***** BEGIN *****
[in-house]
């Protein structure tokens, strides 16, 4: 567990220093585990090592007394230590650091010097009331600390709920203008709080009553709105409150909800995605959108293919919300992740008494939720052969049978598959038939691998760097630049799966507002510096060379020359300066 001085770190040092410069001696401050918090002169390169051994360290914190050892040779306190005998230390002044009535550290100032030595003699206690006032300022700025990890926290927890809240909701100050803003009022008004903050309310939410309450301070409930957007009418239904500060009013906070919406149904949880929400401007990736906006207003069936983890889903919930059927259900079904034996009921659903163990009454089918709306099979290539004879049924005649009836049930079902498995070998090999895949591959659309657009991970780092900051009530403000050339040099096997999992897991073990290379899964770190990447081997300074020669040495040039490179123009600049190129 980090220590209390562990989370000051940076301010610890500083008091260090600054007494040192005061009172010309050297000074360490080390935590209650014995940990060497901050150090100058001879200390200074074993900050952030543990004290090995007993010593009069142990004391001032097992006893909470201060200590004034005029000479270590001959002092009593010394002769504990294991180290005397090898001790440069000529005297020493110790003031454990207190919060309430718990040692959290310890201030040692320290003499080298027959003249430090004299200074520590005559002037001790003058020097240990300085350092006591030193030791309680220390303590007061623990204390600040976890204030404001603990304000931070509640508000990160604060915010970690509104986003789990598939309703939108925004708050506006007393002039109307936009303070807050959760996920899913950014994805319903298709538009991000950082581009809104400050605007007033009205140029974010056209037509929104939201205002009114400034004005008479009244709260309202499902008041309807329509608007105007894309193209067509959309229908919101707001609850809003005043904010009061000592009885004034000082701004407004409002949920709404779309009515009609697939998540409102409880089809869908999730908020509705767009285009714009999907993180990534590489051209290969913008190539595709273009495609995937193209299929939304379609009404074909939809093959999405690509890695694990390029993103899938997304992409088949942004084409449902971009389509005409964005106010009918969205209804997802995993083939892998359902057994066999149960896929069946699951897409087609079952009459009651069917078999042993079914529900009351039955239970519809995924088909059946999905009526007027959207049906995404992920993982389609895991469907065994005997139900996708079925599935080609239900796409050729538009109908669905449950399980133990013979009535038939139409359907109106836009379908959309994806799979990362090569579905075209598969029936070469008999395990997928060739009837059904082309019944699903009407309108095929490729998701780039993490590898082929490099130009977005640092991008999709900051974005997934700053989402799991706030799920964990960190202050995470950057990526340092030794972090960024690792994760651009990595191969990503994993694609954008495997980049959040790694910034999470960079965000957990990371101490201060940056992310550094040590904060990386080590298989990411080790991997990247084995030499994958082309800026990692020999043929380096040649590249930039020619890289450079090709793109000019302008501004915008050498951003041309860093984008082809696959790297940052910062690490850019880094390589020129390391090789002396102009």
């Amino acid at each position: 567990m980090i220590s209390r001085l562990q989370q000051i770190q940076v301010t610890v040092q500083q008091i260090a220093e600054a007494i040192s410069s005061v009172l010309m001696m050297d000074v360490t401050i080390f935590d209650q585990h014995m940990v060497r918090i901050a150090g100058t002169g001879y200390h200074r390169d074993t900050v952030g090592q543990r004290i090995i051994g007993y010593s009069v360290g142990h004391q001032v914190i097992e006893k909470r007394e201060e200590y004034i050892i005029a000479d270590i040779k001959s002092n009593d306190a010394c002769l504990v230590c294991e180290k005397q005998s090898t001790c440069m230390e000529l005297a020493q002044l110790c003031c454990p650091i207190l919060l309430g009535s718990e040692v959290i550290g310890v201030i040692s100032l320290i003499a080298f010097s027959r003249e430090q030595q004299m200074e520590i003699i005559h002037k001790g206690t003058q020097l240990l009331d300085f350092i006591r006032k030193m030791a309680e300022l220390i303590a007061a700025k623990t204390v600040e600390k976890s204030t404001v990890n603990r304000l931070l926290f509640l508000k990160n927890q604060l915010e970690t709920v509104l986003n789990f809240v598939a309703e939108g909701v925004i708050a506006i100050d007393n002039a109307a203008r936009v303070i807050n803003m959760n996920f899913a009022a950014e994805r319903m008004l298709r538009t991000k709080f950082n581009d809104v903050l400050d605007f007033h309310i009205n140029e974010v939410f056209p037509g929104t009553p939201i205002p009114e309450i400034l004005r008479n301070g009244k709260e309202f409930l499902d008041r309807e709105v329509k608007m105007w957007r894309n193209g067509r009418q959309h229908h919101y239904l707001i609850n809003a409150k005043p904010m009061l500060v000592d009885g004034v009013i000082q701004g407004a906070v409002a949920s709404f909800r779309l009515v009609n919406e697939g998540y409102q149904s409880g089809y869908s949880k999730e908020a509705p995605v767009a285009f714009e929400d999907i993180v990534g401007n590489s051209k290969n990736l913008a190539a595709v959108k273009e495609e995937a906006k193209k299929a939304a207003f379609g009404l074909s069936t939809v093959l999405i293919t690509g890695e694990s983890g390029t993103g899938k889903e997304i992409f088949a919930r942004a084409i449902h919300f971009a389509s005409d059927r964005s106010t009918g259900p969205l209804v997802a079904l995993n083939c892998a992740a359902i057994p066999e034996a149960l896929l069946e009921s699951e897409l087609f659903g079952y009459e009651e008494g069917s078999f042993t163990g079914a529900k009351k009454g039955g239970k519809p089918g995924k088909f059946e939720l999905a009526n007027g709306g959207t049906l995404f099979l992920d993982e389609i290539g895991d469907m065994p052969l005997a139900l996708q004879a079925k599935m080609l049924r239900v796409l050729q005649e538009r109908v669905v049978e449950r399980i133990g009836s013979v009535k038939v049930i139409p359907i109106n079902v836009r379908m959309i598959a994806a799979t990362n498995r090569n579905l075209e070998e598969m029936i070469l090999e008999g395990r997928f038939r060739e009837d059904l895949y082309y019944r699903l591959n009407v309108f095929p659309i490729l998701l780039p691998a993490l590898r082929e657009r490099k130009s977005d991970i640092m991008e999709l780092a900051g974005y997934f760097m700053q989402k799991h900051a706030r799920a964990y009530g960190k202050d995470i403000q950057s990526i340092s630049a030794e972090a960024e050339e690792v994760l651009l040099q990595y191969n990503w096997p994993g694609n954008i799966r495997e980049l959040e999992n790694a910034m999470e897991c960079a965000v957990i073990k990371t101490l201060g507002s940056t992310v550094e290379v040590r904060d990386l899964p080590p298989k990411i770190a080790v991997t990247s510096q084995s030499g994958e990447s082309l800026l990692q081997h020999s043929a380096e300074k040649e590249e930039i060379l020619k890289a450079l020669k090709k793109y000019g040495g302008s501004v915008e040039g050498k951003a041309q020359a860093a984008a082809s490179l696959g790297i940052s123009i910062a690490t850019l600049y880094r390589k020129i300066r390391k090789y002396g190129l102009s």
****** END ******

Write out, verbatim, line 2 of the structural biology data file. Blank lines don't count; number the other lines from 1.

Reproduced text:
């Protein structure tokens, strides 16, 4: 567990220093585990090592007394230590650091010097009331600390709920203008709080009553709105409150909800995605959108293919919300992740008494939720052969049978598959038939691998760097630049799966507002510096060379020359300066 001085770190040092410069001696401050918090002169390169051994360290914190050892040779306190005998230390002044009535550290100032030595003699206690006032300022700025990890926290927890809240909701100050803003009022008004903050309310939410309450301070409930957007009418239904500060009013906070919406149904949880929400401007990736906006207003069936983890889903919930059927259900079904034996009921659903163990009454089918709306099979290539004879049924005649009836049930079902498995070998090999895949591959659309657009991970780092900051009530403000050339040099096997999992897991073990290379899964770190990447081997300074020669040495040039490179123009600049190129 980090220590209390562990989370000051940076301010610890500083008091260090600054007494040192005061009172010309050297000074360490080390935590209650014995940990060497901050150090100058001879200390200074074993900050952030543990004290090995007993010593009069142990004391001032097992006893909470201060200590004034005029000479270590001959002092009593010394002769504990294991180290005397090898001790440069000529005297020493110790003031454990207190919060309430718990040692959290310890201030040692320290003499080298027959003249430090004299200074520590005559002037001790003058020097240990300085350092006591030193030791309680220390303590007061623990204390600040976890204030404001603990304000931070509640508000990160604060915010970690509104986003789990598939309703939108925004708050506006007393002039109307936009303070807050959760996920899913950014994805319903298709538009991000950082581009809104400050605007007033009205140029974010056209037509929104939201205002009114400034004005008479009244709260309202499902008041309807329509608007105007894309193209067509959309229908919101707001609850809003005043904010009061000592009885004034000082701004407004409002949920709404779309009515009609697939998540409102409880089809869908999730908020509705767009285009714009999907993180990534590489051209290969913008190539595709273009495609995937193209299929939304379609009404074909939809093959999405690509890695694990390029993103899938997304992409088949942004084409449902971009389509005409964005106010009918969205209804997802995993083939892998359902057994066999149960896929069946699951897409087609079952009459009651069917078999042993079914529900009351039955239970519809995924088909059946999905009526007027959207049906995404992920993982389609895991469907065994005997139900996708079925599935080609239900796409050729538009109908669905449950399980133990013979009535038939139409359907109106836009379908959309994806799979990362090569579905075209598969029936070469008999395990997928060739009837059904082309019944699903009407309108095929490729998701780039993490590898082929490099130009977005640092991008999709900051974005997934700053989402799991706030799920964990960190202050995470950057990526340092030794972090960024690792994760651009990595191969990503994993694609954008495997980049959040790694910034999470960079965000957990990371101490201060940056992310550094040590904060990386080590298989990411080790991997990247084995030499994958082309800026990692020999043929380096040649590249930039020619890289450079090709793109000019302008501004915008050498951003041309860093984008082809696959790297940052910062690490850019880094390589020129390391090789002396102009």